PDRM starts response centre dedicated to cutting down phone scams in Malaysia.
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From 2020 till March 2021, a total of 7,395 scam cases have been reported. A staggering 1,392 cases this year alone have caused losses of approximately RM38,000. The most substantial losses were reported last year, with the highest loss close to a jaw-dropping RM4 million.
Seeing these numbers has made management of the issue somewhat a priority for the Royal Malaysian Police (PDRM).
The first step: establishing a go-to centre for any complaints, reports or inquiries regarding scam calls.
Established on 15th February, the new scam response centre governed by PDRM’s Commercial Crime Investigation Department (CCID) allows the public to make reports and get clarification on calls. This also includes verification of the caller, to determine if they are who they say they are.
Scam calls in Malaysia
Scam calls are nothing new in our country, however with a bit of bribery and corruption, 2020 proved to host the biggest ones yet.
How did a scam of such proportions last long enough to succeed? Other than targeting certain individuals, corruption and bribery among people of influence and authorities such as policemen and government officials helped too.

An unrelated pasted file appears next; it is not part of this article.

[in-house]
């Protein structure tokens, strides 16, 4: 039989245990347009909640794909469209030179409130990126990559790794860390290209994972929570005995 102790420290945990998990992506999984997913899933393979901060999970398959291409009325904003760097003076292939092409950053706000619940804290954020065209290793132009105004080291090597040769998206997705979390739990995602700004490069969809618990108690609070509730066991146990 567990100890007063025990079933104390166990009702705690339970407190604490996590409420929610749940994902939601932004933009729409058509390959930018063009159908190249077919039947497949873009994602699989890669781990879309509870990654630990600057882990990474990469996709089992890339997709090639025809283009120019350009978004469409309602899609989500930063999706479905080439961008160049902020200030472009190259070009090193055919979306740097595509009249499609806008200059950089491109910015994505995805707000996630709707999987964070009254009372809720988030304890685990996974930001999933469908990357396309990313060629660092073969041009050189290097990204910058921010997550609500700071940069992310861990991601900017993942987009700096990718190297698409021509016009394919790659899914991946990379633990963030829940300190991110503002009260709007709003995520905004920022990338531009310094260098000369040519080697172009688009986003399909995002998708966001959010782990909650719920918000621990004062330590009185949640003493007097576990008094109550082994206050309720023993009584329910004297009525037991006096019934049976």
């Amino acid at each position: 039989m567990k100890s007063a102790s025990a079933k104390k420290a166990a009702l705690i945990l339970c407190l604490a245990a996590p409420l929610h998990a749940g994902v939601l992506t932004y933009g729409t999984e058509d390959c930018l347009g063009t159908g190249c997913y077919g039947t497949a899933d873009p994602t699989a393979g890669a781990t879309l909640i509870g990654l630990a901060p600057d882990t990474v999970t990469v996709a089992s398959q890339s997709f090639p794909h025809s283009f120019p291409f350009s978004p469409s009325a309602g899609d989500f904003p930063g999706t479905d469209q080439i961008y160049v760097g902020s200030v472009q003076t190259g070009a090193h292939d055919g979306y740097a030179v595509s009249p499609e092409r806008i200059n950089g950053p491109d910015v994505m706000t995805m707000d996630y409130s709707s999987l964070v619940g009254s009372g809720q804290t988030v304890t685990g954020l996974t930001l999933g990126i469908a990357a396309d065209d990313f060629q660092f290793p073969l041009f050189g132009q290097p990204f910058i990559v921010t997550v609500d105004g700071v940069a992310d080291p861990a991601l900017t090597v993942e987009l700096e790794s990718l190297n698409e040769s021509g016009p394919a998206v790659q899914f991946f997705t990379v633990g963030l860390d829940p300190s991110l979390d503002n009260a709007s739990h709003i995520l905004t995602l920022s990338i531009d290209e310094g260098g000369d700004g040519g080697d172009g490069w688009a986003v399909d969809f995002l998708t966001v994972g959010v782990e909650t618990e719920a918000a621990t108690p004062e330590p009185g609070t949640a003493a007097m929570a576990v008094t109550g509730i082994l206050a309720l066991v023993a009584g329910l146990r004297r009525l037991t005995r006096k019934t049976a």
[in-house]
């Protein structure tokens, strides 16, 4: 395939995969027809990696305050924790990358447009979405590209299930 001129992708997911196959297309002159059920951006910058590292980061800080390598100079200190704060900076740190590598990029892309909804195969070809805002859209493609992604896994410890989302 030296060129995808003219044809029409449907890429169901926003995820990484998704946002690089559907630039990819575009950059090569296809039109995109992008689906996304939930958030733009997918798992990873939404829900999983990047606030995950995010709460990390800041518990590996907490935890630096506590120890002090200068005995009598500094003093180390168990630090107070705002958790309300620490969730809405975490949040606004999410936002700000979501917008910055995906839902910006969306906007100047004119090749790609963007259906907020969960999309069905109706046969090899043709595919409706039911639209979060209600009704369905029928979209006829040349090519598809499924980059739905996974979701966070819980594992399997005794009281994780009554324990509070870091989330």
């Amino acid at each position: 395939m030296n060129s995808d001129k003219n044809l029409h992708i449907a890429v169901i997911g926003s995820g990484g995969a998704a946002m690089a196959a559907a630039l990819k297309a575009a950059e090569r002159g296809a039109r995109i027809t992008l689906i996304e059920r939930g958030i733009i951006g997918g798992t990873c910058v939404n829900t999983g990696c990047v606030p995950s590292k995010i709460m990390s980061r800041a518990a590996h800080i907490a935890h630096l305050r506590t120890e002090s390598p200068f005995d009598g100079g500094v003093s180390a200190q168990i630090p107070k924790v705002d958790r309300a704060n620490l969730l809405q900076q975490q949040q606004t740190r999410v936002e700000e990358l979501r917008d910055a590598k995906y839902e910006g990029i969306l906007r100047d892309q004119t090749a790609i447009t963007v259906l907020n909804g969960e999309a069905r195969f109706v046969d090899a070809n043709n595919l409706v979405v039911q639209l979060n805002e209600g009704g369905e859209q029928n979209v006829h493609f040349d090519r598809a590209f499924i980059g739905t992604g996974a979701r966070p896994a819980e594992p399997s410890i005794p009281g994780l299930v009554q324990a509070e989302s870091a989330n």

The involvement of law enforcement and government officials in the scam helped protect it while it grew, and cover up any traces of the crimes.
Malaysia’s biggest scam : Macau scam
With cases reported as early as 2017, the famous Macau scam has managed to do damages of RM405.7 million as of late last year. Victims consisted of school teachers, lecturers, retirees and elderly folk, housewives and more.
The scam was also highly effective due to the modus operandi. In the earlier days of the scam, 2018 to 2019, approximately 6,500 people were tricked by the scammers who posed as government officials, police and even court officials.
After establishing their identity with the victim, certain sums of money were demanded in order to avoid events such as foreclosure, fines and more.
The scammers used a few local celebrities, businesses and even loan sharks to launder the stolen money with guaranteed returns, while Malay Mail reported up to 100 people recieved money from alleged ‘king’ of the Macau scam, Alvin Goh.
In the ongoing battle to take down the Macau scam syndicate, Malaysia Anti-Corruption Commission (MACC) had summoned one celebrity couple and 13 senior police officers to assist in investigation of an online gambling and money laundering syndicate.
MACC has since seized over 730 bank accounts with funds amounting to RM80 million, RM5 million in cash and 28 luxury cars from the likes of Bentley, Lamborghini, Rolls Royce, Ferrari and Ford, linked to the scam.
The public is encouraged to provide any relevant information regarding scams, including from personal experience, such as phone numbers and bank account numbers provided by the perpetrators.
CCID Scam Response Centre is open daily from 8:00 a.m till 8:00 p.m. They are contactable at 03-2610 1559 and 03-2610 1599.